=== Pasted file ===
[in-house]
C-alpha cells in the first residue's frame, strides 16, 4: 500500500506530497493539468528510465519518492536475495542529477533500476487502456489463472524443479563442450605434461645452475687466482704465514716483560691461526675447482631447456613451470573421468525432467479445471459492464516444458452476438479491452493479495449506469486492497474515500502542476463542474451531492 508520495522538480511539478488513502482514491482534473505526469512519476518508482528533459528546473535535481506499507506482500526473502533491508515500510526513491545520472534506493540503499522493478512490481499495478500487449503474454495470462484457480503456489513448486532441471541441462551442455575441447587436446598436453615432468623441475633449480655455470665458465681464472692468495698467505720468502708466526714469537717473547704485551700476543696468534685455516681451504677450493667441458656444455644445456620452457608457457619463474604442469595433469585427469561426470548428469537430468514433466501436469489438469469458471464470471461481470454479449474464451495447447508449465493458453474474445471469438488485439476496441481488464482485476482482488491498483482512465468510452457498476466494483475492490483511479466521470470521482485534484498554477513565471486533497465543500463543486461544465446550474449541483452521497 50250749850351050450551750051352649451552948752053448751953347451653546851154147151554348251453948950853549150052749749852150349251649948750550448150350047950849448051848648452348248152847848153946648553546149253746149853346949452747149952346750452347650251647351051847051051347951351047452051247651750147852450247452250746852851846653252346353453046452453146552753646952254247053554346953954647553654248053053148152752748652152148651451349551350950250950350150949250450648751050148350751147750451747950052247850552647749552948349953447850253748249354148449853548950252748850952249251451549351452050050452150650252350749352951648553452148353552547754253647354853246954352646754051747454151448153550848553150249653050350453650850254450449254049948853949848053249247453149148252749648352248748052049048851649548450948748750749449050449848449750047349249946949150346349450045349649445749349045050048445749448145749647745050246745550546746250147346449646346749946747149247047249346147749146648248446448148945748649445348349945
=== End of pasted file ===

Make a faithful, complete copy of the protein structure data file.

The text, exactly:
[in-house]
C-alpha cells in the first residue's frame, strides 16, 4: 500500500506530497493539468528510465519518492536475495542529477533500476487502456489463472524443479563442450605434461645452475687466482704465514716483560691461526675447482631447456613451470573421468525432467479445471459492464516444458452476438479491452493479495449506469486492497474515500502542476463542474451531492 508520495522538480511539478488513502482514491482534473505526469512519476518508482528533459528546473535535481506499507506482500526473502533491508515500510526513491545520472534506493540503499522493478512490481499495478500487449503474454495470462484457480503456489513448486532441471541441462551442455575441447587436446598436453615432468623441475633449480655455470665458465681464472692468495698467505720468502708466526714469537717473547704485551700476543696468534685455516681451504677450493667441458656444455644445456620452457608457457619463474604442469595433469585427469561426470548428469537430468514433466501436469489438469469458471464470471461481470454479449474464451495447447508449465493458453474474445471469438488485439476496441481488464482485476482482488491498483482512465468510452457498476466494483475492490483511479466521470470521482485534484498554477513565471486533497465543500463543486461544465446550474449541483452521497 50250749850351050450551750051352649451552948752053448751953347451653546851154147151554348251453948950853549150052749749852150349251649948750550448150350047950849448051848648452348248152847848153946648553546149253746149853346949452747149952346750452347650251647351051847051051347951351047452051247651750147852450247452250746852851846653252346353453046452453146552753646952254247053554346953954647553654248053053148152752748652152148651451349551350950250950350150949250450648751050148350751147750451747950052247850552647749552948349953447850253748249354148449853548950252748850952249251451549351452050050452150650252350749352951648553452148353552547754253647354853246954352646754051747454151448153550848553150249653050350453650850254450449254049948853949848053249247453149148252749648352248748052049048851649548450948748750749449050449848449750047349249946949150346349450045349649445749349045050048445749448145749647745050246745550546746250147346449646346749946747149247047249346147749146648248446448148945748649445348349945